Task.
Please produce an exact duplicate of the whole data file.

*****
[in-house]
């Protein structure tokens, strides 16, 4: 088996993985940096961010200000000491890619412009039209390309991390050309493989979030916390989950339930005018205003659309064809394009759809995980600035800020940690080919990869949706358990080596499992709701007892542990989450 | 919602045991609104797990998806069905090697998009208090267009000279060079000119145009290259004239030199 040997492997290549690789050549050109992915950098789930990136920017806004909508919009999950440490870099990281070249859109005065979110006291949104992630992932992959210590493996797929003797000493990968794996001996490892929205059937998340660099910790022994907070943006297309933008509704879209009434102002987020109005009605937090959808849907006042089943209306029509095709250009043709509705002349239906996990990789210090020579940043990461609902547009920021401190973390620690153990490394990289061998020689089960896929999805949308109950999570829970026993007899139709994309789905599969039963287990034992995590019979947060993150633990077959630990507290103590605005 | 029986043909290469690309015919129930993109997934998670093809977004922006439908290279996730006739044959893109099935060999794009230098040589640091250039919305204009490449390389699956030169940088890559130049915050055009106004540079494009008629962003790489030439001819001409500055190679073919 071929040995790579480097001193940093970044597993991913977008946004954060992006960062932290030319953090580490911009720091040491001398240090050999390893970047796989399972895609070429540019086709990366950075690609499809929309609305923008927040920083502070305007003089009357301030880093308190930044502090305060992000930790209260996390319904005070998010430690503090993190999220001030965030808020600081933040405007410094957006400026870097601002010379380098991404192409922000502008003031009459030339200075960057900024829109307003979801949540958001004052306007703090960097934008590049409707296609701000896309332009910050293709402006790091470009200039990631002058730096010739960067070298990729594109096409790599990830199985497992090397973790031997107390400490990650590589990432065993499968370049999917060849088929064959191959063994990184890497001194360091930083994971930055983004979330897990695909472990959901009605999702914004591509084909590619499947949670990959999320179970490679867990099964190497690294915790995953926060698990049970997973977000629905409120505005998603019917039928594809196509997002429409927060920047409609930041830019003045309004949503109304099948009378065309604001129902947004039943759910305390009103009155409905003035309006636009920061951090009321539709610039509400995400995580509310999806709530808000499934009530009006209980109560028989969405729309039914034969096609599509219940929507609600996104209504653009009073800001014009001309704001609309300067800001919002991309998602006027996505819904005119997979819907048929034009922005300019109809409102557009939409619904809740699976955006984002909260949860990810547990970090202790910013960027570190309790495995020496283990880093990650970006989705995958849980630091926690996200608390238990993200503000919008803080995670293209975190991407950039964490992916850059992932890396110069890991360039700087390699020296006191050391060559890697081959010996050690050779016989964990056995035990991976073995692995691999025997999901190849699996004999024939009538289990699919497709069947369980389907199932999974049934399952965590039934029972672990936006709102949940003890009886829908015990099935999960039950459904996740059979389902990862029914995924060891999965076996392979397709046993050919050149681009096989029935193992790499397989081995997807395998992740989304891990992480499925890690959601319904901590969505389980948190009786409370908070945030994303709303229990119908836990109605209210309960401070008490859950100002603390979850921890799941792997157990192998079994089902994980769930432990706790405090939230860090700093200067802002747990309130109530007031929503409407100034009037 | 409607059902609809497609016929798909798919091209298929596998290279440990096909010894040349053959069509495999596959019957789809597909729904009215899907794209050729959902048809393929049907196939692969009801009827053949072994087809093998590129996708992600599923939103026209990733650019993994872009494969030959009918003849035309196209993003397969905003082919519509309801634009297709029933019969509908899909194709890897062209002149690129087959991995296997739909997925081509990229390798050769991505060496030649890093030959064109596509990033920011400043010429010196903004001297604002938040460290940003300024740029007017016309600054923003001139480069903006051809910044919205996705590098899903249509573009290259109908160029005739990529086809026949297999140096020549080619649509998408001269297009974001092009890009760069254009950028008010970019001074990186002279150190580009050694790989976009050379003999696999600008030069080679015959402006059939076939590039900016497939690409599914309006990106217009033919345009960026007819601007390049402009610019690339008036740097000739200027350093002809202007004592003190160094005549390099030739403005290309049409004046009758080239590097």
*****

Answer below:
[in-house]
């Protein structure tokens, strides 16, 4: 088996993985940096961010200000000491890619412009039209390309991390050309493989979030916390989950339930005018205003659309064809394009759809995980600035800020940690080919990869949706358990080596499992709701007892542990989450 | 919602045991609104797990998806069905090697998009208090267009000279060079000119145009290259004239030199 040997492997290549690789050549050109992915950098789930990136920017806004909508919009999950440490870099990281070249859109005065979110006291949104992630992932992959210590493996797929003797000493990968794996001996490892929205059937998340660099910790022994907070943006297309933008509704879209009434102002987020109005009605937090959808849907006042089943209306029509095709250009043709509705002349239906996990990789210090020579940043990461609902547009920021401190973390620690153990490394990289061998020689089960896929999805949308109950999570829970026993007899139709994309789905599969039963287990034992995590019979947060993150633990077959630990507290103590605005 | 029986043909290469690309015919129930993109997934998670093809977004922006439908290279996730006739044959893109099935060999794009230098040589640091250039919305204009490449390389699956030169940088890559130049915050055009106004540079494009008629962003790489030439001819001409500055190679073919 071929040995790579480097001193940093970044597993991913977008946004954060992006960062932290030319953090580490911009720091040491001398240090050999390893970047796989399972895609070429540019086709990366950075690609499809929309609305923008927040920083502070305007003089009357301030880093308190930044502090305060992000930790209260996390319904005070998010430690503090993190999220001030965030808020600081933040405007410094957006400026870097601002010379380098991404192409922000502008003031009459030339200075960057900024829109307003979801949540958001004052306007703090960097934008590049409707296609701000896309332009910050293709402006790091470009200039990631002058730096010739960067070298990729594109096409790599990830199985497992090397973790031997107390400490990650590589990432065993499968370049999917060849088929064959191959063994990184890497001194360091930083994971930055983004979330897990695909472990959901009605999702914004591509084909590619499947949670990959999320179970490679867990099964190497690294915790995953926060698990049970997973977000629905409120505005998603019917039928594809196509997002429409927060920047409609930041830019003045309004949503109304099948009378065309604001129902947004039943759910305390009103009155409905003035309006636009920061951090009321539709610039509400995400995580509310999806709530808000499934009530009006209980109560028989969405729309039914034969096609599509219940929507609600996104209504653009009073800001014009001309704001609309300067800001919002991309998602006027996505819904005119997979819907048929034009922005300019109809409102557009939409619904809740699976955006984002909260949860990810547990970090202790910013960027570190309790495995020496283990880093990650970006989705995958849980630091926690996200608390238990993200503000919008803080995670293209975190991407950039964490992916850059992932890396110069890991360039700087390699020296006191050391060559890697081959010996050690050779016989964990056995035990991976073995692995691999025997999901190849699996004999024939009538289990699919497709069947369980389907199932999974049934399952965590039934029972672990936006709102949940003890009886829908015990099935999960039950459904996740059979389902990862029914995924060891999965076996392979397709046993050919050149681009096989029935193992790499397989081995997807395998992740989304891990992480499925890690959601319904901590969505389980948190009786409370908070945030994303709303229990119908836990109605209210309960401070008490859950100002603390979850921890799941792997157990192998079994089902994980769930432990706790405090939230860090700093200067802002747990309130109530007031929503409407100034009037 | 409607059902609809497609016929798909798919091209298929596998290279440990096909010894040349053959069509495999596959019957789809597909729904009215899907794209050729959902048809393929049907196939692969009801009827053949072994087809093998590129996708992600599923939103026209990733650019993994872009494969030959009918003849035309196209993003397969905003082919519509309801634009297709029933019969509908899909194709890897062209002149690129087959991995296997739909997925081509990229390798050769991505060496030649890093030959064109596509990033920011400043010429010196903004001297604002938040460290940003300024740029007017016309600054923003001139480069903006051809910044919205996705590098899903249509573009290259109908160029005739990529086809026949297999140096020549080619649509998408001269297009974001092009890009760069254009950028008010970019001074990186002279150190580009050694790989976009050379003999696999600008030069080679015959402006059939076939590039900016497939690409599914309006990106217009033919345009960026007819601007390049402009610019690339008036740097000739200027350093002809202007004592003190160094005549390099030739403005290309049409004046009758080239590097």